Here is a close up of the front of the closure. Each of the ridges in the closure houses a small spring, which made the closure a little more secure. The stud it attaches to on the holster body was originally nickel-plated steel, but the nickel plating has worn off the outside of the stud. Note that the closure tab is fastened to the clamshell with two rivets, as opposed being sewn on, as the earlier solid leather strap closures were.


This is the back of the closure, showing how it is attached to the clamshell.


          Here is the holster opened up. It has an ammo pouch for two fifteen-round boxes of ammo, as did all Type 14 holsters, and a slot for a spare firing pin to the right of the ammo pouch (Type 14s were notorious for firing pin/striker breakage, so they eventually decided to just issue a spare with each pistol).


          Below is a close-up of the markings that appear on the inside of the clamshell in the photo above. The first row of small, stamped characters is read from right to left. The character on the far right is very weakly stamped, but is identifiable from context as the sho in “Showa”. It is so poorly struck that really only the top portion of the character is visible. The next character (second from right) that look like a plus sign means “10”. The one after that means four. Combined the three indicate “Showa 14”, or 1939. The “6” indicates June, so the holster was produced in June, 1939. The round symbol second from the left is the symbol of Nagoya arsenal, a circle with a small circle in the centre bottom and a larger circle balanced on that. The intention was for this to imitate the shachi, or “dolphins” that adorn the ends of the roof of Nagoya castle, Nagoya’s most famous landmark (destroyed during the war but later rebuilt as a ferro-concrete replica housing a museum). The character on the far left is the character mei, or na, the first character in “Nagoya”. It is an inspection mark.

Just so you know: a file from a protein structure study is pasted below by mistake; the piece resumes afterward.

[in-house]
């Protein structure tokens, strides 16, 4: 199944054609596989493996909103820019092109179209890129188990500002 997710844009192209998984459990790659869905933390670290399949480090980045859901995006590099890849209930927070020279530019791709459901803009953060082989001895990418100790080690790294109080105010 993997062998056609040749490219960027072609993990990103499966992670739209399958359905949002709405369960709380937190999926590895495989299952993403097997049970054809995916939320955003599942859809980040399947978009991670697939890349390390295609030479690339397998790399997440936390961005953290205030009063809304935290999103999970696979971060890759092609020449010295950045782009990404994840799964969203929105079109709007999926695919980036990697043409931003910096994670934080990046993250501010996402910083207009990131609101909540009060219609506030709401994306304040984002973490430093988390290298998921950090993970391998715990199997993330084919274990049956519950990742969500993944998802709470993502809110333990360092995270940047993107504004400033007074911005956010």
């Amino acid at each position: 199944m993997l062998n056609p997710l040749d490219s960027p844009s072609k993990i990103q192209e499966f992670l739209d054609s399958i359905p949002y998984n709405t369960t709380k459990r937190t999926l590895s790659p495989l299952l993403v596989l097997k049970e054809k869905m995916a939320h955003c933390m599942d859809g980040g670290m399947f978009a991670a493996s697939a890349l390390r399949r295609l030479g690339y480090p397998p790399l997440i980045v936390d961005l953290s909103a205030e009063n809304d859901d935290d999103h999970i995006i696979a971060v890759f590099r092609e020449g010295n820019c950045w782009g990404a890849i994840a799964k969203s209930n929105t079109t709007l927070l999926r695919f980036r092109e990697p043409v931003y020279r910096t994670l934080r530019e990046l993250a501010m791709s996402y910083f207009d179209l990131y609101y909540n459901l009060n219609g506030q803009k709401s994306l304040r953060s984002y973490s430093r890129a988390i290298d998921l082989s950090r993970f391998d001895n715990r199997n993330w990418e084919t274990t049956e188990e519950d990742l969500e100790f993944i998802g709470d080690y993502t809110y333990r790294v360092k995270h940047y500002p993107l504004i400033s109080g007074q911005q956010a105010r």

The large characters painted in black handwriting are the family name and rank of the officer the holster was issued to. These characters are written from left to right, the opposite of the row on top (the Japanese are quite flexible about these things, though nowadays horizontal writing is almost always left to right). The first two characters are the family name “Nakajima” (it could also be read “Nakashima” by some families). The character “Naka” means middle, and the character “Shima/jima” means island (most Japanese family names are geographical in nature). The last two characters mean “second lieutenant”. The third one by itself means “little” and the last one means “company officer”.


          Here is a close-up of the buckle on the strap, which is painted with black lacquer. The prong is apparently a good way to tell reproductions from originals. Originals have a prong which is tapered by grinding only (in this case from the top, though it could also be from top and bottom). Reproductions apparently often have a bent and/or flattened tip. There should also be a keeper (a little leather band that goes around the strap), but it is missing from this specimen.


This shows the spot where the two pieces are sewn together. It is about 1.5 inches long.


            This shows the end of the strap which doubles back on itself around the square ring. It should be held together by a stud, but since it is missing the end was sewn back onto the body of the strap at some point. You can see the indentation where the stud was on the leather around the hole above the steel ring.



Last updated: June 22, 2006. All contents are copyright Teri unless otherwise specified and may not be used elsewhere in any form without prior permission.